Virtual medication-assisted therapy (MAT) provider Ophelia Health Inc. has partnered with the University of Pennsylvania School of Nursing to prepare more clinicians to care for people struggling with opioid addiction.
The program, launched in January, also aims to put students who join the pilot program at the UPenn nursing school on the path toward receiving an X-waiver from the federal government, according to a statement from Ophelia Health, which specializes in treating opioid use disorder (OUD).
UPenn nursing school students will work with and shadow experienced clinicians to complete the live portion of the X-waiver requirements. Up to 90-percent of the program is immersive clinician shadowing, which allows the students to learn non-stigmatizing tactics for treating OUD and provides exposure to patients, the statement reads.
So far, students have already completed over 200 shadow hours.
It’s not clear how many students are expected to participate in the program. A request for further comment has not yet been returned as of press time.
An X-waiver allows prescribing health care providers to administer MAT, a vital treatment tool for those struggling with opioid addiction. The U.S. has a notable shortage of providers that have the training and certification to administer MAT such as buprenorphine despite the need for more opioid and addiction-focused treatment.
Overdose deaths in the U.S. have risen to over 105,000 for a 12-month period ending in October, according to the latest data from the Centers for Disease Control and Prevention. Most of the overdose deaths were from opioids.
However, only about 102,600 clinicians, less than 5%, of the more than 1.7 million physicians, nurse practitioners, pharmacists, and clinical psychologists licensed to prescribe medications in the U.S. have X-waivers, the statement reads. And many providers that do have an X-waiver are capped at caring for 30 patients at a time.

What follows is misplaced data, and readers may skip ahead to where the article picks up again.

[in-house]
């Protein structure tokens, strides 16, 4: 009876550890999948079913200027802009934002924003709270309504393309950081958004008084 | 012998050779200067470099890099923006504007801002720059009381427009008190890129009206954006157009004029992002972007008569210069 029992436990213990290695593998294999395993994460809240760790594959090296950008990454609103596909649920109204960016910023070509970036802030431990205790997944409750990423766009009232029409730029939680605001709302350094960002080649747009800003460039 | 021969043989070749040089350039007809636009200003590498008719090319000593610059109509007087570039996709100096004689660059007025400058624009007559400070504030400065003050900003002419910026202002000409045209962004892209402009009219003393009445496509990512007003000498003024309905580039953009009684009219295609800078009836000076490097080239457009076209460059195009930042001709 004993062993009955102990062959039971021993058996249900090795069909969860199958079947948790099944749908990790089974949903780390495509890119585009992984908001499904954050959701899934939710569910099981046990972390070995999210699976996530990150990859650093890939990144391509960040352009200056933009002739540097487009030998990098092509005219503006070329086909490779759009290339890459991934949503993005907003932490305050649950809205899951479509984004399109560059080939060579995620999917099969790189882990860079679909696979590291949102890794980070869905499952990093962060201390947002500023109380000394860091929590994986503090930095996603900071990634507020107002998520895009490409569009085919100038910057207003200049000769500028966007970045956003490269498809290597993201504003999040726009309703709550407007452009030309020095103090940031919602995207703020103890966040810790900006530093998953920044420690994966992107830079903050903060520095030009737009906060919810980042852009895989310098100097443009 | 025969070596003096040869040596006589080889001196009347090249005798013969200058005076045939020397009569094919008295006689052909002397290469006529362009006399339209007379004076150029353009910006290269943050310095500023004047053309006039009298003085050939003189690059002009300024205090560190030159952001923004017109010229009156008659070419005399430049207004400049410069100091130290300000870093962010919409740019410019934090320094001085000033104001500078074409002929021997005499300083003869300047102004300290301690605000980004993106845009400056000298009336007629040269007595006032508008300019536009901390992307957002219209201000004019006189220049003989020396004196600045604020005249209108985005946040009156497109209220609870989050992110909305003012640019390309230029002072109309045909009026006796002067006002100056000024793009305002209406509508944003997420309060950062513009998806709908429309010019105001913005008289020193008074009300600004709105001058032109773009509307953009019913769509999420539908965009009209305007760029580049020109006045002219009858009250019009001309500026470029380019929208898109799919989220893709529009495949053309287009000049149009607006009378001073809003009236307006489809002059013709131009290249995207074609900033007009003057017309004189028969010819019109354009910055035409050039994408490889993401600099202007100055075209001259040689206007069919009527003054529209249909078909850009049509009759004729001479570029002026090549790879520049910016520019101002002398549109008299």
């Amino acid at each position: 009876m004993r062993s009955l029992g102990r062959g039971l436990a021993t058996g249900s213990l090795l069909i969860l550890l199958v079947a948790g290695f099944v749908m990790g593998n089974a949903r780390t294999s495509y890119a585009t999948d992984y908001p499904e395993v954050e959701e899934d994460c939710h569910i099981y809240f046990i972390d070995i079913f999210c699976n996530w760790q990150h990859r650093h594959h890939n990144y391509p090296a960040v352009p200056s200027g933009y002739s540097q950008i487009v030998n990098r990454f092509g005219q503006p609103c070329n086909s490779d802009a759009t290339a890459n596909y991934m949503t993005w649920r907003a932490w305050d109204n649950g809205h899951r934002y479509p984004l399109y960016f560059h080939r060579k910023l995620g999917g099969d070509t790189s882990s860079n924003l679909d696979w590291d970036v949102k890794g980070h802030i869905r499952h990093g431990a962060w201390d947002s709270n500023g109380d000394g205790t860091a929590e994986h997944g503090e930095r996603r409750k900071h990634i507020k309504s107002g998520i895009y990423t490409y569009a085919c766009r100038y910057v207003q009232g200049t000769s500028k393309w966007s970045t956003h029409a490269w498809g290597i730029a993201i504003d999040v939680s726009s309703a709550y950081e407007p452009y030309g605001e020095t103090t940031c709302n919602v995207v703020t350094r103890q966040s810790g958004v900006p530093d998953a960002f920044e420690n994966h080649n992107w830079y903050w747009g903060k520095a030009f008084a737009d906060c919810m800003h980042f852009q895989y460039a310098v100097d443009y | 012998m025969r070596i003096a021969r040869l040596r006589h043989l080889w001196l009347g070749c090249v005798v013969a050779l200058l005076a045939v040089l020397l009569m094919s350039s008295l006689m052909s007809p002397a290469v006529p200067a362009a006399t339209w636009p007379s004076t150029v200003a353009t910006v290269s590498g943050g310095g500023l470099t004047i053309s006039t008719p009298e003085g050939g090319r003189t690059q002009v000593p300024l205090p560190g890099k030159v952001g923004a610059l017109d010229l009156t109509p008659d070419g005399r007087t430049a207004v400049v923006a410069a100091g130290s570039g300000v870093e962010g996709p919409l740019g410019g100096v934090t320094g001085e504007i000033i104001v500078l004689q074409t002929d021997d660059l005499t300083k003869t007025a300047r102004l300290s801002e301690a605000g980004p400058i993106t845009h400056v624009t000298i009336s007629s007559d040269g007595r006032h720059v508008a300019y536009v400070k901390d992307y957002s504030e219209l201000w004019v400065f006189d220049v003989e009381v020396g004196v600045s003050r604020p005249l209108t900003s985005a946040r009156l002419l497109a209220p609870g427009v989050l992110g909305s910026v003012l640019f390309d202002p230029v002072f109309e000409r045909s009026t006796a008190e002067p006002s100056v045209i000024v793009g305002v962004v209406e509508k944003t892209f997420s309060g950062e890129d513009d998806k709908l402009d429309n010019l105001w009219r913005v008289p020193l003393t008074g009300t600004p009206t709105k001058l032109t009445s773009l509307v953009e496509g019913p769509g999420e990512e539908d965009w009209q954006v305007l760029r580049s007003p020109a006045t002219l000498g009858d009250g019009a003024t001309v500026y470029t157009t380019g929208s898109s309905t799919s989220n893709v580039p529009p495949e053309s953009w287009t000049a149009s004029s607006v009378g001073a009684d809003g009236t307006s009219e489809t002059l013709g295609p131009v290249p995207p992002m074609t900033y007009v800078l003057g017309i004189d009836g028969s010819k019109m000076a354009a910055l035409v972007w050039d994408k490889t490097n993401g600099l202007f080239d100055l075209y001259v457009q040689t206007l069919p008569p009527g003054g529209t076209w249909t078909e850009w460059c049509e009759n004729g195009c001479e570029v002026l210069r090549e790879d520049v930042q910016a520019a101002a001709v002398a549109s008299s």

About 40% of all U.S. counties have no X-waivered providers.
“I have seen patients get turned away from the only primary care clinic in a rural county because neither the clinic nor the provider was equipped to offer this first-line treatment,” Emily Behar, vice president of clinical operations for Ophelia Health, said in the statement, “I have listened to countless stories from patients saying that their drug dealer is the only local suboxone source in their town. … This is not sustainable, this is not equitable, and this is not good healthcare.”
In Pennsylvania, 13 of 67 counties (19%) are in high need of treatment services while 36 counties have fewer than 10 X-waivered providers.
Pennsylvania also ranked eighth in the U.S. in drug overdose death rate at 42.4 per 100,000 of the state’s population and fourth in the total number of deaths at about 5,200 in 2020, according to the CDC.
“This program reaffirms our commitment to serving even the most vulnerable communities in our city, and we look forward to a great collaboration that will provide the necessary tools that clinicians need to make a difference,” Behar said. “We expect that this collaboration will establish a replicable model for other schools across the country.”